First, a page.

Using the categories and information architecture gleaned from Cohort A’s open card sort, the author, with assistance from the Office of Dental Education at UIC, constructed a template course site in Blackboard (Figure 5).

Figure 5 

Figure 5. The initial integrated course site developed using results of the Cohort A (traditional curriculum) card sort (figure use and adaptation permission from Blackboard Inc.)

Within the course site navigation menu bar, the consensus category names became the menu tabs and the cards within each category translated to folders that appeared when clicking on a given tab. This organization reflected the hierarchy revealed through the card sort, wherein the category cards (named by the participants) were located higher in the hierarchy than the individual cards. Because Cohort A also placed a high amount of importance on frequency of access, required date of access, relevant discipline, and medium (as revealed through the think-aloud protocol), some of the menu bars (based on the consensus categories) were further subdivided.

Usability testing

The five Cohort A participants recruited for the scenario-based usability test were able to successfully complete all of the assigned task scenarios. Cohort A participants were able to navigate through the template site and complete each task scenario without assistance from the faculty observer within 1 minute per task scenario.

Cohort B, Stage 4: Semi-Closed Card Sort

The second card sort was necessary to determine if the site organization continued to logically and consistently represent course activities after a year of use. Additionally, comments from both students and faculty indicated that there were unanticipated issues with the initial site design. For example, Cohort A’s open card sort suggested that students preferred to have content grouped by discipline related activities (anatomy, physiology, biochemistry) and then by medium (PowerPoints, videos, notes, animations). After a year in the new curriculum, Cohort B students disclosed that the volume of available resources on the course sites “often overwhelmed them” and that organization by medium within a given activity did not allow them to quickly find potentially helpful materials. Cohort B students also complained that they would have preferred to have materials organized into groups based on the corresponding case or scenario to which each resource related, rather than by whether the material was accessed more or less frequently, a factor that had been very important to Cohort A students, based on the think-aloud part of the open card sort and subsequent usability test with the initial site.

Results of the semi-closed card sort also produced a cluster tree and dendrogram. Results of Cohort B’s semi-closed card sort revealed that, even after using Cohort A’s open card sort data for template site organization, the course site structure still required modification in order to better align with the structure of organization expected by student users in the integrated curriculum. The think-aloud protocol used during both card sorts also suggested that Cohort B preferred a more complex architecture wherein the organization of resources on the site, regardless of whether they were initially organized by activity or by date, maintained a connection in name to the case scenarios that formed the basis of the small group learning sessions in the new curriculum.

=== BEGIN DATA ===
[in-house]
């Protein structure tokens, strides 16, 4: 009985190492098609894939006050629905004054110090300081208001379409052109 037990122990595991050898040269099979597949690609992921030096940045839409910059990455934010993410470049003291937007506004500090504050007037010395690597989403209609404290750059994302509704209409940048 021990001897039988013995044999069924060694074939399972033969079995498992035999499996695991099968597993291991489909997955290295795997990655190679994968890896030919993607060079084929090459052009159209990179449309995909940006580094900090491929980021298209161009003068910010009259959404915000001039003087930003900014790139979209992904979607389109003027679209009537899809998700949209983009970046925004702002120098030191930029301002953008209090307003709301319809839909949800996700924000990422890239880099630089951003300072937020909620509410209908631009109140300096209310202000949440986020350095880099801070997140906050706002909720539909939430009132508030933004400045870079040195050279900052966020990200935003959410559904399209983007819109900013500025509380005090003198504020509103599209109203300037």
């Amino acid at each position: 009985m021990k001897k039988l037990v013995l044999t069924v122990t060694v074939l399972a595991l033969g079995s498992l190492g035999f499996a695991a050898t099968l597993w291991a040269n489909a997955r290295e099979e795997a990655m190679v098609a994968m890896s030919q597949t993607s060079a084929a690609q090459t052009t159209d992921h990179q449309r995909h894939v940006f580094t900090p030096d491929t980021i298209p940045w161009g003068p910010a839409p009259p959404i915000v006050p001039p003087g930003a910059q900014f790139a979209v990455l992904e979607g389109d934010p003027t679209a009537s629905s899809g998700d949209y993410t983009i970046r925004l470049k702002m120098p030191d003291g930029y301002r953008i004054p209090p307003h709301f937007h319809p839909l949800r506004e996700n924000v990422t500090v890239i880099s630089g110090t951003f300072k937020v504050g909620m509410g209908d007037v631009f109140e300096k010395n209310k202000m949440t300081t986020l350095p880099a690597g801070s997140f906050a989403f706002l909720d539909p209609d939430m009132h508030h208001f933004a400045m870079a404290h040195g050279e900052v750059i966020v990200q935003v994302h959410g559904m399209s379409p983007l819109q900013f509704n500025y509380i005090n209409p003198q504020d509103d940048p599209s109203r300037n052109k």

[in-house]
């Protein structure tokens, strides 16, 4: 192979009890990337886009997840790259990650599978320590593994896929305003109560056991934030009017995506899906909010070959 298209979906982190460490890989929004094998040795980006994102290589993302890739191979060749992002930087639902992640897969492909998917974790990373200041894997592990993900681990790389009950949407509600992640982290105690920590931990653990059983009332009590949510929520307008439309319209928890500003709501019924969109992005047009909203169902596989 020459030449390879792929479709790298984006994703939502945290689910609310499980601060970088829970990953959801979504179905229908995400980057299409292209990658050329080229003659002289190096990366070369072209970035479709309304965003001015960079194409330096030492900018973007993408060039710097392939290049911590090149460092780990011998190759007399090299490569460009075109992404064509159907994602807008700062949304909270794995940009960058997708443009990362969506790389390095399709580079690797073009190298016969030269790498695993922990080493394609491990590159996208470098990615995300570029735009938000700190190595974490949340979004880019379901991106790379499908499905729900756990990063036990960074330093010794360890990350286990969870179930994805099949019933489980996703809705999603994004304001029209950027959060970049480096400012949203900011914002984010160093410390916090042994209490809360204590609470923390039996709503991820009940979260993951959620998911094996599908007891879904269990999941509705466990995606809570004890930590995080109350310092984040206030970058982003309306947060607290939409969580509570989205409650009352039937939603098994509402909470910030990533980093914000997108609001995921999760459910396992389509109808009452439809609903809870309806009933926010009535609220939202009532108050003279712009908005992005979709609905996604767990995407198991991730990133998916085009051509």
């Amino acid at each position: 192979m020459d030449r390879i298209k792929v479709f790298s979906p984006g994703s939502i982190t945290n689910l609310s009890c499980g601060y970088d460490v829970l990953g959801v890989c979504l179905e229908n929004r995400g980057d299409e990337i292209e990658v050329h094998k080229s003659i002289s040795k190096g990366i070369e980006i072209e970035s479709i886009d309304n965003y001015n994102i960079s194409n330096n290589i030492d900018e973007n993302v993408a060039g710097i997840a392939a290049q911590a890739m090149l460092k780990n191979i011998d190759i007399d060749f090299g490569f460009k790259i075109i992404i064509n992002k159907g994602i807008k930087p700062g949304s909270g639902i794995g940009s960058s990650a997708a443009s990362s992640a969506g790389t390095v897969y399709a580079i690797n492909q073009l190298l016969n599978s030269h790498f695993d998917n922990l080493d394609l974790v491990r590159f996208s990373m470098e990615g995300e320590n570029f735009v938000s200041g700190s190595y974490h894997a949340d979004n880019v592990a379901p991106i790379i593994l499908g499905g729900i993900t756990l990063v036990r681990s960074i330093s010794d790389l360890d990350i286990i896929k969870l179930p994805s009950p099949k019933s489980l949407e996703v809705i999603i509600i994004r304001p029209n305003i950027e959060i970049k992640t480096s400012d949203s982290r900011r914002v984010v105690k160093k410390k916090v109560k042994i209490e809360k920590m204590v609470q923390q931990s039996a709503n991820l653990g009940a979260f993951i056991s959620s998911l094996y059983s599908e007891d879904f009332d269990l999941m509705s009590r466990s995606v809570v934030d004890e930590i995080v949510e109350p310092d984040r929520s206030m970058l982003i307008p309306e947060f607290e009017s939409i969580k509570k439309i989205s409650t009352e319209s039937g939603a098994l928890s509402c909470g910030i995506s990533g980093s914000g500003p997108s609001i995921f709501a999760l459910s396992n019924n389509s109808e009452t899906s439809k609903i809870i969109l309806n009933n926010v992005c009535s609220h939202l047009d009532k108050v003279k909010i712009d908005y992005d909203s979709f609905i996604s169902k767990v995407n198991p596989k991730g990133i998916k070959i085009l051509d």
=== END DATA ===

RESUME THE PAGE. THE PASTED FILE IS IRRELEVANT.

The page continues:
Consistent with the Cohort A students, the majority of Cohort B participants believed that clinical materials should be housed on a site distinct from the biomedical sciences materials. Also consistent with Cohort A, Cohort B ranked content accessed most frequently as higher in importance than content accessed infrequently. During the think-aloud part of the card sort, however, Cohort B participants did not, specifically, mention frequency of access as a factor in their sorting, while Cohort A participants did.

Results of the Cohort B card sort and usability test differed from those of Cohort A in a few key ways:

Cohort B: Site Modification and Usability Testing

Modifications based on these results included name changes for several groups, consolidation of some content, and the incorporation of additional information on the course home page. The modified course site is shown in Figure 6.

Figure 6 

Figure 6. The modified course site developed using results of the Cohort B semi-closed card sort (figure use and adaptation permission from Blackboard Inc.)

Specifically, the “Educational Resources” category, containing supplemental or non-required videos, PowerPoints, recordings, and animations, was changed to “Small Group Learning (SGL) Resources” and then further subdivided by case/scenario. “Daily Materials” was changed to “Plenary Sessions” and then further subdivided by date. These changes reflected the emphasis placed by Cohort B on grouping content by activity (plenary sessions, small group learning) rather than by discipline yet maintained the priority both cohorts placed on being able to access content for specific sessions with faculty based on date of access. The “Assignments” category was further subdivided by relevant case/scenario so that all assignments or quizzes related to one of the specific cases/scenarios with which the students were working in their small group learning activities.

Usability testing

The five Cohort B participants recruited for the scenario-based usability test of the modified site were able to successfully complete all of the assigned task scenarios. Cohort B participants were able to navigate through the modified template site and complete each task scenario without assistance from the faculty observer within 1 minute per task scenario.